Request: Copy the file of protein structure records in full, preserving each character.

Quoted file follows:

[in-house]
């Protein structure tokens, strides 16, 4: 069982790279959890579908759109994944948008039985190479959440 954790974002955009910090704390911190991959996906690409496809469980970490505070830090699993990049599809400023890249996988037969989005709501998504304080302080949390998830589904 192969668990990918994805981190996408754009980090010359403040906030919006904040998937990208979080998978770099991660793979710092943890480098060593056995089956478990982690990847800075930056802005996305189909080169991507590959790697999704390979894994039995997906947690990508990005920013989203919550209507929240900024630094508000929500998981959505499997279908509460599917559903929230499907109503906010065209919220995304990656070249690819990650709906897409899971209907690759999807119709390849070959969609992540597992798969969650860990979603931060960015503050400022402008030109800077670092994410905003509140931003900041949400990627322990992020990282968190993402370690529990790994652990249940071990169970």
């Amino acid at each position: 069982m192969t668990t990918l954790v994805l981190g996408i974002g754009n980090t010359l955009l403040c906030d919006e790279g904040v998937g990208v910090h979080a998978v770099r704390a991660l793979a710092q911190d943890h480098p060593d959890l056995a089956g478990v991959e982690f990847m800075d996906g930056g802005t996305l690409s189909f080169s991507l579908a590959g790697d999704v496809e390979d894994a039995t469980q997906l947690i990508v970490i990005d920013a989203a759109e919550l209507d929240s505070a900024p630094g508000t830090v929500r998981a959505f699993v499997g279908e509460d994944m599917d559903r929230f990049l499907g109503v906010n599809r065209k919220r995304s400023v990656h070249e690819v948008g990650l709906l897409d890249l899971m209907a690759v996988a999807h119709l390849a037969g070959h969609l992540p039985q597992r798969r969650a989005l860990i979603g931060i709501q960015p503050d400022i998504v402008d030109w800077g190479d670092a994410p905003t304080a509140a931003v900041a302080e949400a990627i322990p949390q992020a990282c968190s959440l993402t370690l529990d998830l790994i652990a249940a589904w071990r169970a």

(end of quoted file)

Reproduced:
[in-house]
């Protein structure tokens, strides 16, 4: 069982790279959890579908759109994944948008039985190479959440 954790974002955009910090704390911190991959996906690409496809469980970490505070830090699993990049599809400023890249996988037969989005709501998504304080302080949390998830589904 192969668990990918994805981190996408754009980090010359403040906030919006904040998937990208979080998978770099991660793979710092943890480098060593056995089956478990982690990847800075930056802005996305189909080169991507590959790697999704390979894994039995997906947690990508990005920013989203919550209507929240900024630094508000929500998981959505499997279908509460599917559903929230499907109503906010065209919220995304990656070249690819990650709906897409899971209907690759999807119709390849070959969609992540597992798969969650860990979603931060960015503050400022402008030109800077670092994410905003509140931003900041949400990627322990992020990282968190993402370690529990790994652990249940071990169970």
């Amino acid at each position: 069982m192969t668990t990918l954790v994805l981190g996408i974002g754009n980090t010359l955009l403040c906030d919006e790279g904040v998937g990208v910090h979080a998978v770099r704390a991660l793979a710092q911190d943890h480098p060593d959890l056995a089956g478990v991959e982690f990847m800075d996906g930056g802005t996305l690409s189909f080169s991507l579908a590959g790697d999704v496809e390979d894994a039995t469980q997906l947690i990508v970490i990005d920013a989203a759109e919550l209507d929240s505070a900024p630094g508000t830090v929500r998981a959505f699993v499997g279908e509460d994944m599917d559903r929230f990049l499907g109503v906010n599809r065209k919220r995304s400023v990656h070249e690819v948008g990650l709906l897409d890249l899971m209907a690759v996988a999807h119709l390849a037969g070959h969609l992540p039985q597992r798969r969650a989005l860990i979603g931060i709501q960015p503050d400022i998504v402008d030109w800077g190479d670092a994410p905003t304080a509140a931003v900041a302080e949400a990627i322990p949390q992020a990282c968190s959440l993402t370690l529990d998830l790994i652990a249940a589904w071990r169970a």